Dual antiplatelet therapy (DAPT) combining aspirin with an adenosine diphosphate receptor inhibitor has significantly reduced the incidence of ischaemic events, including stent thrombosis, after percutaneous coronary intervention, and is thus strongly recommended by international practice guidelines.
However, less clear has been the optimal duration for which DAPT should be recommended, especially in the context of a drug-eluting stent (DES)
implantation, where previous reports have implicated an association with increased late stent thrombosis events after DAPT has been stopped. In addition, this issue is further influenced by the exposure of the patient to an increased risk of bleeding while on DAPT.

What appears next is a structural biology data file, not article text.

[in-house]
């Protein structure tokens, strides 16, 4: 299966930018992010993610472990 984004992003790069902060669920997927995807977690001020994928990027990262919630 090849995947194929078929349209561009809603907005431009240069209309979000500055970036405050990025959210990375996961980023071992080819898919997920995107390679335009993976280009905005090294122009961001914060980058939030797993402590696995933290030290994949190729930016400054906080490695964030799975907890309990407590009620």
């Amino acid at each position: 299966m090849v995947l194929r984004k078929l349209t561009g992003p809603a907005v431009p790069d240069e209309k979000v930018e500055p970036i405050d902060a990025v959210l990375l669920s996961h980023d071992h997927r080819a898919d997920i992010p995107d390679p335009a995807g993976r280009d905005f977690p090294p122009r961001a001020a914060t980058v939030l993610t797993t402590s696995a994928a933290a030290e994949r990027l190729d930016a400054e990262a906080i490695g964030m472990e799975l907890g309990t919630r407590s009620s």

The DAPT study was therefore designed to evaluate the benefits and risks of continuing a patient on DAPT beyond 12 months after coronary stenting3. This study was distinct from prior studies in that it was powered to detect a difference in stent thrombosis rates, and was composed of five individual studies with similar protocols involving eight different devices and pharmaceutical companies. Briefly, the DAPT study was an international, multicentre, prospective, blinded, placebo-controlled study that included 9,961 patients who had successfully completed 12 months of DAPT after coronary stenting without a significant ischaemic or bleeding event, and who were then randomly assigned to either continuing on DAPT for a further 18 months, or stopping DAPT and continuing on aspirin alone4. The two co-primary efficacy endpoints were stent thrombosis and major adverse cardiovascular and cerebrovascular events (MACCE) (a composite of death, myocardial infarction, or stroke) during the period from 12 to 30 months.